Russia's upper house of parliament has approved the international Kyoto Protocol on climate change.
The treaty need only be signed by Putin before it can come into force
The United Nations treaty now needs only President Vladimir Putin's signature for formal ratification.
Russia's Federation Council voted by 139-1 with one abstention to approve the protocol, which urges signatories to cut their greenhouse gas emissions.
The climate pact should come into force early next year despite a refusal of the US to ratify it.
The State Duma, Russia's lower house of parliament, voted 334-73 last week to approve the treaty.
Following his signature, which is regarded as a formality, Mr Putin will pass on his country's ratification of the pact to the UN.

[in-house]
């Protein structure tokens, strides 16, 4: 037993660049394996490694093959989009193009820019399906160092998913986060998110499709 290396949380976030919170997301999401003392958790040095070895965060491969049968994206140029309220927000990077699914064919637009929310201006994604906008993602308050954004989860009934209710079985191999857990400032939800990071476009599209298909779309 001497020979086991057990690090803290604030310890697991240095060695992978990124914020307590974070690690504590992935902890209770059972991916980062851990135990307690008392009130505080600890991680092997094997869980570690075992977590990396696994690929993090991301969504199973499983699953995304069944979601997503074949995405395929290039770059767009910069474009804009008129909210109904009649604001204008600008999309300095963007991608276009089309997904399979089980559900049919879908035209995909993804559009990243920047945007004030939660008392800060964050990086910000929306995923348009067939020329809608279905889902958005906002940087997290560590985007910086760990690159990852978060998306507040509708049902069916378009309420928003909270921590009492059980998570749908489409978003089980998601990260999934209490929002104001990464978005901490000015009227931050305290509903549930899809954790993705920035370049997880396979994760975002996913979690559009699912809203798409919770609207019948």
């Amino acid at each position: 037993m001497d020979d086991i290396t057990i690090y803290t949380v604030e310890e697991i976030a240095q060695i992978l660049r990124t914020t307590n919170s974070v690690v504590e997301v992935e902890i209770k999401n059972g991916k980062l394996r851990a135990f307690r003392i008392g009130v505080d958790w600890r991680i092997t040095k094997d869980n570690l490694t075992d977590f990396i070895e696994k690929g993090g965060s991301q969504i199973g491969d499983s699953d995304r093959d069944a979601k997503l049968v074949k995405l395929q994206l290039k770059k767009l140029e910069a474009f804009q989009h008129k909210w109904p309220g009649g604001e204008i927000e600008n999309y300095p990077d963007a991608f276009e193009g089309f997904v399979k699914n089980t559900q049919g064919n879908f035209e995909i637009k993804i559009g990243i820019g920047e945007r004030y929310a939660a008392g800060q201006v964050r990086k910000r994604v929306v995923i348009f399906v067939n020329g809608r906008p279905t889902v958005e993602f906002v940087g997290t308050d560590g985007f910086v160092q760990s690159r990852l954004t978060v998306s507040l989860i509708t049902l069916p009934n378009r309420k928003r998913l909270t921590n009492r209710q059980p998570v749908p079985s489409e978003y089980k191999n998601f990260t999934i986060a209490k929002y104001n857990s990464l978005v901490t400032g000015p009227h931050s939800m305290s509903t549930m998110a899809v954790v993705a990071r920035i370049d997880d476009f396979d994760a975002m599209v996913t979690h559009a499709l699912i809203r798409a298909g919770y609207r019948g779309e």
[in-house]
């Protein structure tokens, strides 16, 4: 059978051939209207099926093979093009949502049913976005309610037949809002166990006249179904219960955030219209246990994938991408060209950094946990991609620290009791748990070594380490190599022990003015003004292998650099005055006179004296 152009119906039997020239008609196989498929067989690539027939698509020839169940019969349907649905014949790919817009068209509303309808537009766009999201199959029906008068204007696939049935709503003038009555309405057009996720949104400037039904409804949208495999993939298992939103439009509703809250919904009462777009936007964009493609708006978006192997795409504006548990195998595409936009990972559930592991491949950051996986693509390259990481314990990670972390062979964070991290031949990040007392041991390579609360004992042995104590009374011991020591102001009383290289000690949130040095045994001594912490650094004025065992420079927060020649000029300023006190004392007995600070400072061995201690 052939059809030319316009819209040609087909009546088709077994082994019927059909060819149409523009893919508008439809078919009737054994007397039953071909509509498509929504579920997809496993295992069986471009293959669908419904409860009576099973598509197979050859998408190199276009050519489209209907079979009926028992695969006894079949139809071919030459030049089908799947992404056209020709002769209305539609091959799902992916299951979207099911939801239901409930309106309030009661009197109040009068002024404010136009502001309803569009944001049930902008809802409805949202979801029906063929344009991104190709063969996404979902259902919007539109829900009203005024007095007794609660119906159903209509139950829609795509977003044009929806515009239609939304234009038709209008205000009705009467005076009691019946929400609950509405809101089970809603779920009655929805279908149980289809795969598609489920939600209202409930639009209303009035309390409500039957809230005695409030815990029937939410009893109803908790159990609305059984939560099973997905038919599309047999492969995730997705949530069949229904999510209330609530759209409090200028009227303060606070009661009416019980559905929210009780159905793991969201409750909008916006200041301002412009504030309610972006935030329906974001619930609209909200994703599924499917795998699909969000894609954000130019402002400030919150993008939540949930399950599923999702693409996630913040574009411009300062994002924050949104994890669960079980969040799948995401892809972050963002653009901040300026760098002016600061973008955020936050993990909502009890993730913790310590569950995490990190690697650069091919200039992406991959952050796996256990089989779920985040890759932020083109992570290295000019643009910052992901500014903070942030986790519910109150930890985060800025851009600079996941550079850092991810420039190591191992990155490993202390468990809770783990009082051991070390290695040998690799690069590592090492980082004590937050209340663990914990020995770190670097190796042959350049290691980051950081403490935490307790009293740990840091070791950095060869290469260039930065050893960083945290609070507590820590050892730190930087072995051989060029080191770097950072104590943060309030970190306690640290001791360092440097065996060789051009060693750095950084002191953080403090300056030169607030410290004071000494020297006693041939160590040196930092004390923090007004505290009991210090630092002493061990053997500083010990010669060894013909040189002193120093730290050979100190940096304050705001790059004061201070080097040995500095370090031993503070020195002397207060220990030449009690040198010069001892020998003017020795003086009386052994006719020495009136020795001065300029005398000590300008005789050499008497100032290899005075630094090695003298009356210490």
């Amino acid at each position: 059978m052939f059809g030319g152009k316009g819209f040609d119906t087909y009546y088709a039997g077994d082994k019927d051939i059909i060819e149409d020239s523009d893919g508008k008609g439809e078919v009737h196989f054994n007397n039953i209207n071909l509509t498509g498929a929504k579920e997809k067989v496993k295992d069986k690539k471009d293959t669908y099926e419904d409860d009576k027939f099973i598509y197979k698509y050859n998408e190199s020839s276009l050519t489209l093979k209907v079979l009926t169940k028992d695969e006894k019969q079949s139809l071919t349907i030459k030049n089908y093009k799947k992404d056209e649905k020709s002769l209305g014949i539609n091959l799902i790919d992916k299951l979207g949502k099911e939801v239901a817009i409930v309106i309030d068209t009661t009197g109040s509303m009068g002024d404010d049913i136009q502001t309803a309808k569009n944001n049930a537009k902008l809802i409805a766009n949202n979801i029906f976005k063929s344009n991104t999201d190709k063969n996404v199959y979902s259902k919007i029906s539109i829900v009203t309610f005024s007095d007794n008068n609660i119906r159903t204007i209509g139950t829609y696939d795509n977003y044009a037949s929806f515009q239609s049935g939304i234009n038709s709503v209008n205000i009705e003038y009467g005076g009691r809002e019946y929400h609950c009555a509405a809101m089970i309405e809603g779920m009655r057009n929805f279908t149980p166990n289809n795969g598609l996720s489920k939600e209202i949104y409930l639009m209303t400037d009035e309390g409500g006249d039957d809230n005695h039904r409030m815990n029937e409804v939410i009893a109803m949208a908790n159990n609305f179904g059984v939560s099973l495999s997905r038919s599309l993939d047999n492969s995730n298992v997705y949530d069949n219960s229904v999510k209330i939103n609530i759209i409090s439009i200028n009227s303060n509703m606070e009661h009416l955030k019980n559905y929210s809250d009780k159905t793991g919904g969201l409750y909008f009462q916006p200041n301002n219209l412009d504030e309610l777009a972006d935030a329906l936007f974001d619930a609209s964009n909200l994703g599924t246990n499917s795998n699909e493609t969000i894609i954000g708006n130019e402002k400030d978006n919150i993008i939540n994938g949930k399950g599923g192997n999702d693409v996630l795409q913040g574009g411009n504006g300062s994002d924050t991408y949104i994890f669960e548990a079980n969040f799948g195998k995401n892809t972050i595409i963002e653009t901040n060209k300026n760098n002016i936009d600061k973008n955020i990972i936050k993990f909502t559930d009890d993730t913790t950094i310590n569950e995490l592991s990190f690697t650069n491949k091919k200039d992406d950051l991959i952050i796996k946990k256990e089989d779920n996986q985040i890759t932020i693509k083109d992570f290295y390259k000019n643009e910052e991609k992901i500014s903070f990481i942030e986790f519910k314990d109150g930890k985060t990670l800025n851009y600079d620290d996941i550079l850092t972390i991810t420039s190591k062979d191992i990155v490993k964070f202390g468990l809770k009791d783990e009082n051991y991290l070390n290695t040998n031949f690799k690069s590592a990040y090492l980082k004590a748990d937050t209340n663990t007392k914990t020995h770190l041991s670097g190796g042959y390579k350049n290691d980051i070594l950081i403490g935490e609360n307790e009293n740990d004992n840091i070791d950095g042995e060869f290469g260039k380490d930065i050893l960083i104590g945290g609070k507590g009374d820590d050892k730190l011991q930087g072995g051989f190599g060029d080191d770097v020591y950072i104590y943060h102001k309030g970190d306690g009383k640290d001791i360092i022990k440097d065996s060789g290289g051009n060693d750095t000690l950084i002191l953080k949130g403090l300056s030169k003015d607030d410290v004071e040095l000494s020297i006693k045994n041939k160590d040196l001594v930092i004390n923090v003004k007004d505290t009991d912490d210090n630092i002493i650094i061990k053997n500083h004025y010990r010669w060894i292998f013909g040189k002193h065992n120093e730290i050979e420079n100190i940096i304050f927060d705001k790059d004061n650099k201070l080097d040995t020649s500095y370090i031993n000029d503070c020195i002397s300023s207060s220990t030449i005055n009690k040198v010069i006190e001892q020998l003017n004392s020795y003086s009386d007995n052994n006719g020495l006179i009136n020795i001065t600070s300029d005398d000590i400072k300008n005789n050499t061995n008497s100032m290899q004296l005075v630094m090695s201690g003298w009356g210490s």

Speaking before Wednesday's vote, Mikhail Margelov, head of the Federation Council's foreign affairs committee, said efforts to tackle climate change would be "doomed to failure" without senators' support.
Environmental campaigners have welcomed Russia's move.
Russia's agreement was essential because the protocol could only come into force when ratified by developed nations that account for at least 55% of global greenhouse emissions.
After the US pulled out in 2001, that figure could only be reached with the support of Russia, which accounts for 17% of world emissions.
Early next year, Kyoto signatories must start making cuts that will reduce emissions of six key greenhouse gases to an average of 5.2% below 1990 levels by 2012.